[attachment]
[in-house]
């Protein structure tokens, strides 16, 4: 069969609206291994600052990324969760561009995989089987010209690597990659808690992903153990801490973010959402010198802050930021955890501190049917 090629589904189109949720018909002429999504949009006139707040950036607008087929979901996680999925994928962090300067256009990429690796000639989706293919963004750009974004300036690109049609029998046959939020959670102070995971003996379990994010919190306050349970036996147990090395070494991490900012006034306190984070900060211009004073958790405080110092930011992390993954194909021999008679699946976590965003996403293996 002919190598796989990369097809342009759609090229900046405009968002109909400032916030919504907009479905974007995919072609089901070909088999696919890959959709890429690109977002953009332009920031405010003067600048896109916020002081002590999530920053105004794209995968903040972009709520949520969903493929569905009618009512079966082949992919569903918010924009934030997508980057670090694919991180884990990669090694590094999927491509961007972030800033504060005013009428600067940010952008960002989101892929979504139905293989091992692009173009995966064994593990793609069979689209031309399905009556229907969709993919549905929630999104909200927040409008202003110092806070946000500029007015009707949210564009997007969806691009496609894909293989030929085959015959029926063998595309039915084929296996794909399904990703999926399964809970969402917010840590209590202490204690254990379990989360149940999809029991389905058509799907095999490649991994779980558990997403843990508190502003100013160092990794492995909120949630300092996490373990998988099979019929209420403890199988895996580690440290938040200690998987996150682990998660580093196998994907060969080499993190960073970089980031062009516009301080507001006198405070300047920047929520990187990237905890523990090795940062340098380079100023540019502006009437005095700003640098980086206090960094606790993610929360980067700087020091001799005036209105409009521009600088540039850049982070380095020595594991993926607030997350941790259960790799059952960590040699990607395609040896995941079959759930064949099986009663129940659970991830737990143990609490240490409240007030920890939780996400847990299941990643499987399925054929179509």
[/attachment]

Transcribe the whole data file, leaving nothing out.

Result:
[in-house]
């Protein structure tokens, strides 16, 4: 069969609206291994600052990324969760561009995989089987010209690597990659808690992903153990801490973010959402010198802050930021955890501190049917 090629589904189109949720018909002429999504949009006139707040950036607008087929979901996680999925994928962090300067256009990429690796000639989706293919963004750009974004300036690109049609029998046959939020959670102070995971003996379990994010919190306050349970036996147990090395070494991490900012006034306190984070900060211009004073958790405080110092930011992390993954194909021999008679699946976590965003996403293996 002919190598796989990369097809342009759609090229900046405009968002109909400032916030919504907009479905974007995919072609089901070909088999696919890959959709890429690109977002953009332009920031405010003067600048896109916020002081002590999530920053105004794209995968903040972009709520949520969903493929569905009618009512079966082949992919569903918010924009934030997508980057670090694919991180884990990669090694590094999927491509961007972030800033504060005013009428600067940010952008960002989101892929979504139905293989091992692009173009995966064994593990793609069979689209031309399905009556229907969709993919549905929630999104909200927040409008202003110092806070946000500029007015009707949210564009997007969806691009496609894909293989030929085959015959029926063998595309039915084929296996794909399904990703999926399964809970969402917010840590209590202490204690254990379990989360149940999809029991389905058509799907095999490649991994779980558990997403843990508190502003100013160092990794492995909120949630300092996490373990998988099979019929209420403890199988895996580690440290938040200690998987996150682990998660580093196998994907060969080499993190960073970089980031062009516009301080507001006198405070300047920047929520990187990237905890523990090795940062340098380079100023540019502006009437005095700003640098980086206090960094606790993610929360980067700087020091001799005036209105409009521009600088540039850049982070380095020595594991993926607030997350941790259960790799059952960590040699990607395609040896995941079959759930064949099986009663129940659970991830737990143990609490240490409240007030920890939780996400847990299941990643499987399925054929179509």